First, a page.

We can fully trust our Lord and His love for us. We belong to this One who shone with purity of love, given as a gift of grace. And because we are His, we are given the gift of His great love in our hearts. As we respond to that love, as we love Him and love one another, we shine like the radiant beams from His face. We can be bright outposts of hope for the people living in darkness.

For it is you who light my lamp;
the LORD my God lightens my darkness. 
(Psalm 18:28).

Jesus is the Light of the world, and those with eyes to see will bow and worship Him in joyful adoration.  He was Lord at His birth; He has been Lord from ageless eternity; He will forever be Lord of all. Christmas is a season of holy light; a season of holy giving; a season of holy reflection; a season of joyous, holy love.

What better time than the season of light to proclaim the truth of the Son of God, love’s pure light? The Light of the world has dawned upon us, and in the illumination of His love, we can journey unafraid, our hearts filled with joy.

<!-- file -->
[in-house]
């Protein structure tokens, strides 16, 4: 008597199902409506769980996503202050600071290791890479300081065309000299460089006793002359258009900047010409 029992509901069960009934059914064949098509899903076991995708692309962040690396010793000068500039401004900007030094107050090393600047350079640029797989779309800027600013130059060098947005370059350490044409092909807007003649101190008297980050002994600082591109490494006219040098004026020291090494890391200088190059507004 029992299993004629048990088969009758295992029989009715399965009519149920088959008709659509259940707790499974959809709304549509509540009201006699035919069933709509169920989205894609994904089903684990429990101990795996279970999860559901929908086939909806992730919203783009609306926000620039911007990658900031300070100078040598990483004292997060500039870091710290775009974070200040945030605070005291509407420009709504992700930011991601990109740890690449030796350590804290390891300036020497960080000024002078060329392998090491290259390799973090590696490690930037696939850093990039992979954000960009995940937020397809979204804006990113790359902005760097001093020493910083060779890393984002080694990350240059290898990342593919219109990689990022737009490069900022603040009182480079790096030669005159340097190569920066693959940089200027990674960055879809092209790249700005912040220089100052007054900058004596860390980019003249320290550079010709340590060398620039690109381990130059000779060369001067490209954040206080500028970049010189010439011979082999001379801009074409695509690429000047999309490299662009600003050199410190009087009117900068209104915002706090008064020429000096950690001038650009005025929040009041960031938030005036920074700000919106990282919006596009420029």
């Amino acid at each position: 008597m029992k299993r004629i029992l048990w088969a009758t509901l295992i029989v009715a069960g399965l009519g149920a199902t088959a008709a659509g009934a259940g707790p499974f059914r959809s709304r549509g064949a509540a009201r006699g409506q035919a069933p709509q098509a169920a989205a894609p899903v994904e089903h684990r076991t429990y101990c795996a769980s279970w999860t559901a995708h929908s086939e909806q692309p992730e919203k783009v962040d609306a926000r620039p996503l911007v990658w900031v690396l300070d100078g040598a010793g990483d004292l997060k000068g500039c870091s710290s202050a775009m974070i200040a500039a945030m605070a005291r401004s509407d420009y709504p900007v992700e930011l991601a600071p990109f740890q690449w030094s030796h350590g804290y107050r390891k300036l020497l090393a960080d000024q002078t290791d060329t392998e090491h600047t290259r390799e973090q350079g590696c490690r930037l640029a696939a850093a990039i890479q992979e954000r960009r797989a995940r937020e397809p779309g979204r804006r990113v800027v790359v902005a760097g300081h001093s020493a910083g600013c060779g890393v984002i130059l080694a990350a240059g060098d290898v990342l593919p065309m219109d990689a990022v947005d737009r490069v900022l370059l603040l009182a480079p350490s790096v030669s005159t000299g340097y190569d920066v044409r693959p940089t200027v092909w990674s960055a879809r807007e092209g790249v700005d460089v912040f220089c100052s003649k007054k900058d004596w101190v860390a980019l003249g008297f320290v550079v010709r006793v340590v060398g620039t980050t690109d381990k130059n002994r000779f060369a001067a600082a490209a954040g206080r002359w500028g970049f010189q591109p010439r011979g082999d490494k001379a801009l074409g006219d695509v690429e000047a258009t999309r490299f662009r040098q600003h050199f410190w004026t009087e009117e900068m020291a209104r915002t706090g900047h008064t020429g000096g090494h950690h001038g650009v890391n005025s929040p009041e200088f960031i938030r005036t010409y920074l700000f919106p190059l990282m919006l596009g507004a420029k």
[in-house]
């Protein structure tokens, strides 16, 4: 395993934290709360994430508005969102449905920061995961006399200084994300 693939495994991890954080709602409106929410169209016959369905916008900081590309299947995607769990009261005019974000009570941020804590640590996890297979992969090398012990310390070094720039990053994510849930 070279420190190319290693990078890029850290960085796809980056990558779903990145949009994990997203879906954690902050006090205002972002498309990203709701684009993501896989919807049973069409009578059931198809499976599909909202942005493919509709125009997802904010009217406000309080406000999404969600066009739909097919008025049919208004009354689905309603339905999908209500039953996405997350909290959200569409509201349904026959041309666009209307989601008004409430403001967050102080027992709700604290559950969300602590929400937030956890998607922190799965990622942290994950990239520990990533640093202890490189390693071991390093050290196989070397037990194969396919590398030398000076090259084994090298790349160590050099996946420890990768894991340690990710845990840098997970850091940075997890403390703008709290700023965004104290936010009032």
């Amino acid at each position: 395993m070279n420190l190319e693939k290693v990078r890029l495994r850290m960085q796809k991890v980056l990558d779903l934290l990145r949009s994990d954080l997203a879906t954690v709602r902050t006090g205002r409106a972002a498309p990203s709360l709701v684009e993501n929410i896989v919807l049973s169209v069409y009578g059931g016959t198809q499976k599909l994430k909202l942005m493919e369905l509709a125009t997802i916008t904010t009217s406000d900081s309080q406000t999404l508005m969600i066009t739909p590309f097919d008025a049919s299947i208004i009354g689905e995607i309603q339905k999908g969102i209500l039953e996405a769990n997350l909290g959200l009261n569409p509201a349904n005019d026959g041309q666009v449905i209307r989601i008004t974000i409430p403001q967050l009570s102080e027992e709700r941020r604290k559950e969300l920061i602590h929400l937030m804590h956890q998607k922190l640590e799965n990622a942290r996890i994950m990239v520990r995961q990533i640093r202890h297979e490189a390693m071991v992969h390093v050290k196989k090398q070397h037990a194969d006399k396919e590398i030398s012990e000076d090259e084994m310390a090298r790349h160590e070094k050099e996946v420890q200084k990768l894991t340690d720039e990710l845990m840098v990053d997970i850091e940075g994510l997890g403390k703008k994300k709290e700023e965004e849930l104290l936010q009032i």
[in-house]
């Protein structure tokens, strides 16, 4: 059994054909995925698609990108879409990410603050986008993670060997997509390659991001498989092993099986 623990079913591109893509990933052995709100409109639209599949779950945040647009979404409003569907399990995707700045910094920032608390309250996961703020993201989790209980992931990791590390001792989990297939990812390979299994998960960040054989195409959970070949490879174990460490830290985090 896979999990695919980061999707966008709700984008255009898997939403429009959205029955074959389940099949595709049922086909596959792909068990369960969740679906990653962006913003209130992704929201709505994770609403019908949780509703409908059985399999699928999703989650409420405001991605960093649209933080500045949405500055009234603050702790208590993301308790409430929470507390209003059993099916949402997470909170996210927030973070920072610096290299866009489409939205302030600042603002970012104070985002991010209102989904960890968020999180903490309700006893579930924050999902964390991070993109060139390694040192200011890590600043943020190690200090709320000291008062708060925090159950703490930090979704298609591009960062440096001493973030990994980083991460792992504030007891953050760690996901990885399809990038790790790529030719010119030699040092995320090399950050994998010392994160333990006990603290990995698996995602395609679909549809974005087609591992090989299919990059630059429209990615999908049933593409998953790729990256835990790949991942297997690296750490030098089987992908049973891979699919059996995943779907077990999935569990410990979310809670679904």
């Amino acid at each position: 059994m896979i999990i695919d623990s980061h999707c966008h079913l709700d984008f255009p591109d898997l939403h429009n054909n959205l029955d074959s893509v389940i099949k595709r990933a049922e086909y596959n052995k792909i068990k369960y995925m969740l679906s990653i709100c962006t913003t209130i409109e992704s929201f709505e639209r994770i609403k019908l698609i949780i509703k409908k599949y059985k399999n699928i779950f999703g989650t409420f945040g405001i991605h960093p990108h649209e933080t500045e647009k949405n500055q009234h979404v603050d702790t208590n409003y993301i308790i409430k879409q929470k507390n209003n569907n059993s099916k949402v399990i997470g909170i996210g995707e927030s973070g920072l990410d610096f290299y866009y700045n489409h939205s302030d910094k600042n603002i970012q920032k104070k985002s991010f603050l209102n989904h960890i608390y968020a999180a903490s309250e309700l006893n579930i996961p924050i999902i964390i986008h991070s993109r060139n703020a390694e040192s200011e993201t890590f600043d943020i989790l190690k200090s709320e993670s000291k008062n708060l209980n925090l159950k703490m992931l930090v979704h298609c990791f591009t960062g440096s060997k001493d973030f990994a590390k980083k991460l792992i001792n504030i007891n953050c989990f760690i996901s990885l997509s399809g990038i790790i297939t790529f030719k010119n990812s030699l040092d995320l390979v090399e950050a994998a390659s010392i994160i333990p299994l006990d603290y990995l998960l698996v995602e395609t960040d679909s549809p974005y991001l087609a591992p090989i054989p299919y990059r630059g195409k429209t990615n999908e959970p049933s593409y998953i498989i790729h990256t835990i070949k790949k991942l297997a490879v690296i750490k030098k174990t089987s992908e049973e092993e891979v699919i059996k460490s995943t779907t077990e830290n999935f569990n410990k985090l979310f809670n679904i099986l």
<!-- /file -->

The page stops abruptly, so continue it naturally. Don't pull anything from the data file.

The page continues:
genuine value

Everybody wants to be somebody.

We desire significance. We want to be recognized; we want to be known; we want to be loved. We want to be important. This cry for value and dignity bubbles from caverns deep in every human heart. If we are truly to be whole people, we must understand our honest need.

We are not random collections of organic molecules that happened to develop consciousness; so our desire for esteem is part of our very nature, and it is good. But our consumption-obsessed society tells us we aren’t quite good enough. Make yourself better-looking, get more money, acquire more stuff; then you’ll be fulfilled and achieve real success. We desire outward signs to display our preeminence.

Unfortunately, when we seek at any cost to be important in the eyes of others, it is easy to lose sight of the beauty to be found in another person. We are too busy accomplishing great and mighty deeds. The world’s attitude is summed up in the famous line from Gilbert & Sullivan: “When everyone is somebody, then no one’s anybody” (The Gondoliers).